Souls for sale
By Diogenes (articles ) | Jul 08, 2003
The St. Louis Post-Dispatch has a chilling account of Dick Gephardt's negotiations of his Faustian compact on abortion. Politics aside, watching a man offer his conscience as collateral to Mephistopheles makes painful reading.
As an adviser to leading Democratic politicians and an activist on women's issues, Joanne Symons helped Rep. Richard Gephardt negotiate the tricky political waters of switching positions on abortion in 1986 as he planned his first presidential campaign. Symons told him back then that liberal constituencies that flex their muscle in Democratic Party primaries would find it hard to swallow his anti-abortion stance. ...
Gephardt entered Congress as a passionate opponent of abortion, taking to the House floor shortly after moving into his office in 1977 to declare support for a Right-to-Life amendment to the Constitution. "Life is the division of human cells, a process which begins at conception," he asserted. By that spring, he had become a sponsor of legislation to ban spending federal funds on most abortions.
But in 1986, he met in St. Louis with Loretta Wagner and leaders of Missouri Citizens for Life to tell them he was defecting from their movement. Wagner recalls, "When the meeting was over, there was nothing more to talk about with him. Ever again. It was sad for him and it was sad for us, and everybody had tears in their eyes." ...
Explaining his earlier change in a speech to the National Abortion Rights Action League in January, Gephardt asserted that his "eyes were opened" on the abortion issue. "On any issue of conscience, every American must travel their own personal journey and reach their own certainty. At the beginning of my journey in public service, I didn't yet realize the full consequences of my beliefs," Gephardt told 1,500 activists gathered to celebrate the 30th anniversary of the Supreme Court decision affirming the establishment of abortion rights under the Constitution.
It must be torture to realize that, unlike a sell-out on a matter of free trade or budget discipline, the coin in which abortion deals are paid is defenseless human lives. Wordsworth wrote somewhere, "In a course of criminal conduct every fresh step that we make appears a justification of the one that preceded it, it seems to bring again the moment of liberty and choice." There must be lots of such moments for Quislings. They need our prayers.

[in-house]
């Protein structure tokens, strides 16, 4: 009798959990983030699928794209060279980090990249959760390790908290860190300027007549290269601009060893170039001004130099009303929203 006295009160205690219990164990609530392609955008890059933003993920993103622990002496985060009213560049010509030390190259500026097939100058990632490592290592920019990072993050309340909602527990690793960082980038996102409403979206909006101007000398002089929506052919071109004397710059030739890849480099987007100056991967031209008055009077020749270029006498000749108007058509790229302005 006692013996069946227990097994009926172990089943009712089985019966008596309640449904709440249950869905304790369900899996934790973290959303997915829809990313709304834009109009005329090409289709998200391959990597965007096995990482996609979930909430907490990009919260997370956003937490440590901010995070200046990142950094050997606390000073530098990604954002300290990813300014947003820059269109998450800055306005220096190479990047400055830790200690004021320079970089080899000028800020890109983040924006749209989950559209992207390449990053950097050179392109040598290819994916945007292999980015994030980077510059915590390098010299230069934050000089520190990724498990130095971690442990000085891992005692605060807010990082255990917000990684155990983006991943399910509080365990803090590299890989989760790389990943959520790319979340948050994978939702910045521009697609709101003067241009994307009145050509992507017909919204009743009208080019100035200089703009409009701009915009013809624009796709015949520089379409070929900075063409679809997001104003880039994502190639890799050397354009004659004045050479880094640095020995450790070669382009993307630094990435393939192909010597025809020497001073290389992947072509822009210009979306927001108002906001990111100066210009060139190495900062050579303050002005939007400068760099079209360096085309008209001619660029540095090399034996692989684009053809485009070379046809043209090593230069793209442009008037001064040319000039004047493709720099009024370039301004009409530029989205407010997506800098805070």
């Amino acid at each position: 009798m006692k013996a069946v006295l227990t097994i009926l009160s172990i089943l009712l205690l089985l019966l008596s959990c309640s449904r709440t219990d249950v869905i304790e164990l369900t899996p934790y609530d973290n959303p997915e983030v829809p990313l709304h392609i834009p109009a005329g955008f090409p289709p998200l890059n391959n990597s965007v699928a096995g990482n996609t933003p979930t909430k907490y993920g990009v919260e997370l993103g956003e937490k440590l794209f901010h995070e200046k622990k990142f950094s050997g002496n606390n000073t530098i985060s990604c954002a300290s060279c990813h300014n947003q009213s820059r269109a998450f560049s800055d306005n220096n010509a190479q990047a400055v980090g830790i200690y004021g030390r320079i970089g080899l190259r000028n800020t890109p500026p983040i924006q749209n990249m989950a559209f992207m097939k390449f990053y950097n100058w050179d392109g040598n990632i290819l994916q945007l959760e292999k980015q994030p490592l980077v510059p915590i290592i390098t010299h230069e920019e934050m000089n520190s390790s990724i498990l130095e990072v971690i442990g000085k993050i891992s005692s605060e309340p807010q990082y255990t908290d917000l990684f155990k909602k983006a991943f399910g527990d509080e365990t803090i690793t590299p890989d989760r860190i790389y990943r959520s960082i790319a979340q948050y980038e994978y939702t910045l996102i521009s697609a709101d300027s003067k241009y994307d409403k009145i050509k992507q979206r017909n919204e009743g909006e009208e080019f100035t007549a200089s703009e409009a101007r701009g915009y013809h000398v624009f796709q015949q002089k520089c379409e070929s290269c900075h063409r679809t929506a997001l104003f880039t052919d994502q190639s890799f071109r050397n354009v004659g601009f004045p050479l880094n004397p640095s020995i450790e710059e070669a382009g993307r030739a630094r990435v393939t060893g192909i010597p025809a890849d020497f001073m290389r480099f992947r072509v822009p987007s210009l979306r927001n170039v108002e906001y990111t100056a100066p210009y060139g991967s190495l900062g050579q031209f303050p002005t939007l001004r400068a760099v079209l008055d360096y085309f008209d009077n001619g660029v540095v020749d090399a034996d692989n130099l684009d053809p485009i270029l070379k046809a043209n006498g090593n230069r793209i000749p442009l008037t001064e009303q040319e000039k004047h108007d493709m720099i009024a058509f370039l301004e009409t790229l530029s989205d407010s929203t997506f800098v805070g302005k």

An appeal from our founder, Dr. Jeffrey Mirus:
Dear reader: If you found the information on this page helpful in your pursuit of a better Catholic life, please support our work with a donation. Your donation will help us reach seven million Truth-seeking readers worldwide this year. Thank you!
All comments are moderated. To lighten our editing burden, only current donors are allowed to Sound Off. If you are a donor, log in to see the comment form; otherwise please support our work, and Sound Off!
Posted by: mumof5 -
Jul. 09, 2003 6:08 PM ET USA
Well, surprise surprise...one more political prostitute to join Jessie Jackson, Al Gore, Jimmy Carter and a raft of others. Desire for power is a great corrupter. Too bad these poor souls don't recognize where the real power is: "For thine is the kingdom, the power and the glory forever and ever. Amen." There's a price to pay for their choices due in full on judgment day. Hopefully, they'll recognize it before then, fall to their knees, and give the bill to Jesus to mark "paid in full."
Posted by: -
Jul. 09, 2003 9:51 AM ET USA
Gephardt, like many politicians is more fearful of the Zeitgeist than he is of God. In the 70s, just following Roe v. Wade when most Americans could still muster disgust and indignation over the killing of a baby, being pro-life was a safe bet. But as time marched on and society became addicted to abortion and the free sex culture it permits it became a much less safe proposition. Ever try to take a drink from an alcoholic or a cigarette from a smoker? You'll be much more popular as the supplier
Posted by: -
Jul. 09, 2003 9:34 AM ET USA
A very prominent person in the anti-life part of the women's movement, a friend, when I had cornered her on the issue of abortion and she had no logic of any kind to hide behind (around 1975), suddenly screamed at me, "G.D. it, I am a public person and I will not change my position." Pride and ambition are the old boy's main weapons.